Drug-induced hypersalivation – what treatment options are available?

This Medicines Q&A summarises published studies or case reports concerning the pharmacological treatment of drug-induced hypersalivation (drooling or sialorrhoea), particularly hypersalivation caused by clozapine.   Amisulpride Atropine Benzatropine Biperiden Botulinum A toxin Bupropion Clonidine Clozapine Glycopyrronium Guanfacine Hyoscine butylbromide Hyoscine hydrobromide Ipratropium Lofexidine Metoclopramide Moclobemide Oxybutynin Pirenzepine Propantheline Q&A Quetiapine Sulpiride Trihexyphenidyl

Medicine Compliance Aid Stability

Pro-Banthine · Archimedes Pharma UK Ltd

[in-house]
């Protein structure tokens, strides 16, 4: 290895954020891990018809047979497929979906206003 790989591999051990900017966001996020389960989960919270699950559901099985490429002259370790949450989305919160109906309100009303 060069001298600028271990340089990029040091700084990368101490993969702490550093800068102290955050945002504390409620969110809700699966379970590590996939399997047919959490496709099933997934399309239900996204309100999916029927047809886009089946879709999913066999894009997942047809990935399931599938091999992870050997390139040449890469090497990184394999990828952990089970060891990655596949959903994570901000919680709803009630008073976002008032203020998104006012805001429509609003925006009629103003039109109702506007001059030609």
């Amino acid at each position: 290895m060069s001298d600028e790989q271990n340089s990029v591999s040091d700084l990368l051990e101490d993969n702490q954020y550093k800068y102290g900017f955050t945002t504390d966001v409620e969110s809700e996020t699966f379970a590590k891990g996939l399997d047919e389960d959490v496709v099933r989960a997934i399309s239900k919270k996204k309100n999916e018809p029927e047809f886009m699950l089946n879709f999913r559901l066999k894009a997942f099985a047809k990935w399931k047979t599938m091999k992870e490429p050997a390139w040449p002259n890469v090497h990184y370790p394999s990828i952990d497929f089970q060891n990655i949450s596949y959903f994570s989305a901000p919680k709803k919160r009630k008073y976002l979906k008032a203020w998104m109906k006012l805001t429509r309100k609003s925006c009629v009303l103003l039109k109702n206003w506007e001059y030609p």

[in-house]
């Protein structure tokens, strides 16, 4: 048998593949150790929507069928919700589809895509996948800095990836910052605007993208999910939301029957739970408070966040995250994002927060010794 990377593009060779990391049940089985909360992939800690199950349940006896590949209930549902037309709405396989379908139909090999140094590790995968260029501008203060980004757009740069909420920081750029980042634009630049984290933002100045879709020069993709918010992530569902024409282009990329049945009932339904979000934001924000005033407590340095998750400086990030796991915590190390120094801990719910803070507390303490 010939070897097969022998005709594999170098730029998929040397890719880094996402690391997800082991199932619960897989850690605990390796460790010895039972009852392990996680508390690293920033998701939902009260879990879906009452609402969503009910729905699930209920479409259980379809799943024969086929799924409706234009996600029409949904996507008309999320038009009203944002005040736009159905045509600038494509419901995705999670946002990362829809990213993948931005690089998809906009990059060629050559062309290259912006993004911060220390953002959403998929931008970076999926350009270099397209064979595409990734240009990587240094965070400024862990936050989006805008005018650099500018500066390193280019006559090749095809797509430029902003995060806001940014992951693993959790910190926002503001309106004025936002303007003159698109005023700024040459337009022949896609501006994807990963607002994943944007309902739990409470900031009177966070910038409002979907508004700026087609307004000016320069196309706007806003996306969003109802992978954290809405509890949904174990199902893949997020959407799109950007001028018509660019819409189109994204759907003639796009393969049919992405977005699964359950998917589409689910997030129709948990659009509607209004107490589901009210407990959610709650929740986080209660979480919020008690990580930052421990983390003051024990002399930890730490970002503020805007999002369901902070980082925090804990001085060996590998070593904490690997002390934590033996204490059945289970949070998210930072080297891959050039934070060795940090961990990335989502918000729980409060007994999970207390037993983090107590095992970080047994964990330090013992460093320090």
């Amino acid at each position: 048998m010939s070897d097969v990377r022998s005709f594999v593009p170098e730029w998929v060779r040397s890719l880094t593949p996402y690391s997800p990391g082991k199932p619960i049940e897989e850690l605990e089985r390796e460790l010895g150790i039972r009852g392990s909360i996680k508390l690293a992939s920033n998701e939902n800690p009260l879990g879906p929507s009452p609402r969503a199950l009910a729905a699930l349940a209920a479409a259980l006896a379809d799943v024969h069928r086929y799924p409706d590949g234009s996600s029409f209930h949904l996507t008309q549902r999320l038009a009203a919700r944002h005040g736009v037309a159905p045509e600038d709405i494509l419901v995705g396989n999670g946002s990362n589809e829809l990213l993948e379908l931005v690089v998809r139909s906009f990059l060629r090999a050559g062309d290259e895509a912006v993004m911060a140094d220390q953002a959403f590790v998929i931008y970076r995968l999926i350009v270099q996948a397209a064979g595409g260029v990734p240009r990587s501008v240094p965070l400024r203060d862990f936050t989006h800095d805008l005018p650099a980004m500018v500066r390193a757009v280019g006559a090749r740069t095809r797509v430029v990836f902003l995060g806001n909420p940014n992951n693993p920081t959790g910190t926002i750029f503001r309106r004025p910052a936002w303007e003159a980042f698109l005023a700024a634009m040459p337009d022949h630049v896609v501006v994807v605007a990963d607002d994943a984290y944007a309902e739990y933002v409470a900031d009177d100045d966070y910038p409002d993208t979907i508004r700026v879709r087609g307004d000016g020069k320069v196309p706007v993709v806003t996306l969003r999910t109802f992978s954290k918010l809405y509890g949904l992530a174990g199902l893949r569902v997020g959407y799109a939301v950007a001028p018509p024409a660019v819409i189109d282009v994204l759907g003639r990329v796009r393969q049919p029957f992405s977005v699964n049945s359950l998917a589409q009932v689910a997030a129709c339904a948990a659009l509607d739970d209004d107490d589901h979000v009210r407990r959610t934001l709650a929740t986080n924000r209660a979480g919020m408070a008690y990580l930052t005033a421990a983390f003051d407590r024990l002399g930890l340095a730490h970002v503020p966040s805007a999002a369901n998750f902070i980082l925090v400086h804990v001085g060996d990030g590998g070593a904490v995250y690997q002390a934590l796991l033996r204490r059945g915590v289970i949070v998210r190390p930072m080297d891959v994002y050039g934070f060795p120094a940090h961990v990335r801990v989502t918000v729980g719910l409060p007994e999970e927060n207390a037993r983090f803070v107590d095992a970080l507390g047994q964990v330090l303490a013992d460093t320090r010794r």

Archimedes Pharma UK Ltd
Tablets s/c 15mg
A3 · Amber 3 · No stability data is available. There are theoretical concerns with use in CAs, which may be mitigated by risk minimisation.
Airtight container
Protect from light
Protect from moisture
No special precautions for storage
4th November 2015

Lactation Safety Information

As GI antispasmodic

As GI antispasmodic
No published evidence of safety
Used in infants >1 month
Low levels anticipated in milk due to the drug’s properties
See summary for further information on anticholinergic affects
14th July 2016

For enuresis

For enuresis
Low levels anticipated in milk due to the drug's properties
No published evidence of safety
Monitor infant for anticholinergic effects, e.g. urinary retention, colic and constipation